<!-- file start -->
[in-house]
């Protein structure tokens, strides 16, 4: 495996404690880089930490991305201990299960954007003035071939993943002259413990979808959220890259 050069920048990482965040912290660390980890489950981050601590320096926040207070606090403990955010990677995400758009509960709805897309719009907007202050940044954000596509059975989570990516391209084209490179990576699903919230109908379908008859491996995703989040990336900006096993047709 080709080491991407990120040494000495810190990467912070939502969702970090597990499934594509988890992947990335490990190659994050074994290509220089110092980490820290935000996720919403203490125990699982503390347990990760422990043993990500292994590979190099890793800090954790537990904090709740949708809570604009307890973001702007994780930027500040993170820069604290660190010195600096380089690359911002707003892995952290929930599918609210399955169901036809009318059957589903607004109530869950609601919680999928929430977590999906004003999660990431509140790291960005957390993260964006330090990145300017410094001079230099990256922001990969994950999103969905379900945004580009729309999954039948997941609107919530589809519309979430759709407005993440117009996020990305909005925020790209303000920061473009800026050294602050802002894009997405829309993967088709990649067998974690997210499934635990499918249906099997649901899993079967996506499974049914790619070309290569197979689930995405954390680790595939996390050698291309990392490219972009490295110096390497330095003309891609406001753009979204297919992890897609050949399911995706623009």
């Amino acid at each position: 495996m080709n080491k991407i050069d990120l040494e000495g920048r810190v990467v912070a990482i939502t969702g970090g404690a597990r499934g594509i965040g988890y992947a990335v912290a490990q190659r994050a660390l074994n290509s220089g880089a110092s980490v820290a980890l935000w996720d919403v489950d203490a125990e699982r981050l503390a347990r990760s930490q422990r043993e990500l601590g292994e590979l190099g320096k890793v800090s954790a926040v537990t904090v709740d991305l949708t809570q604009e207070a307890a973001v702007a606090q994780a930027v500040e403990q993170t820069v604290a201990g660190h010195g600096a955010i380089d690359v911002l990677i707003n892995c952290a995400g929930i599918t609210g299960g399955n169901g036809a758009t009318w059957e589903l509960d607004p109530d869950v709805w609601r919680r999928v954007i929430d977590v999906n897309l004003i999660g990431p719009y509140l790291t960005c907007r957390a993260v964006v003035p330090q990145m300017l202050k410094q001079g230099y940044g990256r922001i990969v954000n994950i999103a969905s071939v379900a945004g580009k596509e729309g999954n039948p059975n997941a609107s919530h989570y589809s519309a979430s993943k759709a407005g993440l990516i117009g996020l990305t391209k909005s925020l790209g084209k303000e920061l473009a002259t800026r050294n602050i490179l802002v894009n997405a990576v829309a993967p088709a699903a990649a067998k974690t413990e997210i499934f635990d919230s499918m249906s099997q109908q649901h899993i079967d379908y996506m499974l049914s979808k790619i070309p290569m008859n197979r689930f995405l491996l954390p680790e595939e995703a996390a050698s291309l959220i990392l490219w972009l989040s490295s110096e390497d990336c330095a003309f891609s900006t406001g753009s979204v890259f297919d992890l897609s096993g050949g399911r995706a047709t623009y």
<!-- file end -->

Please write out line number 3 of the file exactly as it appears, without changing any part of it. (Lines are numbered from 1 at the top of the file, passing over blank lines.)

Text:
């Amino acid at each position: 495996m080709n080491k991407i050069d990120l040494e000495g920048r810190v990467v912070a990482i939502t969702g970090g404690a597990r499934g594509i965040g988890y992947a990335v912290a490990q190659r994050a660390l074994n290509s220089g880089a110092s980490v820290a980890l935000w996720d919403v489950d203490a125990e699982r981050l503390a347990r990760s930490q422990r043993e990500l601590g292994e590979l190099g320096k890793v800090s954790a926040v537990t904090v709740d991305l949708t809570q604009e207070a307890a973001v702007a606090q994780a930027v500040e403990q993170t820069v604290a201990g660190h010195g600096a955010i380089d690359v911002l990677i707003n892995c952290a995400g929930i599918t609210g299960g399955n169901g036809a758009t009318w059957e589903l509960d607004p109530d869950v709805w609601r919680r999928v954007i929430d977590v999906n897309l004003i999660g990431p719009y509140l790291t960005c907007r957390a993260v964006v003035p330090q990145m300017l202050k410094q001079g230099y940044g990256r922001i990969v954000n994950i999103a969905s071939v379900a945004g580009k596509e729309g999954n039948p059975n997941a609107s919530h989570y589809s519309a979430s993943k759709a407005g993440l990516i117009g996020l990305t391209k909005s925020l790209g084209k303000e920061l473009a002259t800026r050294n602050i490179l802002v894009n997405a990576v829309a993967p088709a699903a990649a067998k974690t413990e997210i499934f635990d919230s499918m249906s099997q109908q649901h899993i079967d379908y996506m499974l049914s979808k790619i070309p290569m008859n197979r689930f995405l491996l954390p680790e595939e995703a996390a050698s291309l959220i990392l490219w972009l989040s490295s110096e390497d990336c330095a003309f891609s900006t406001g753009s979204v890259f297919d992890l897609s096993g050949g399911r995706a047709t623009y």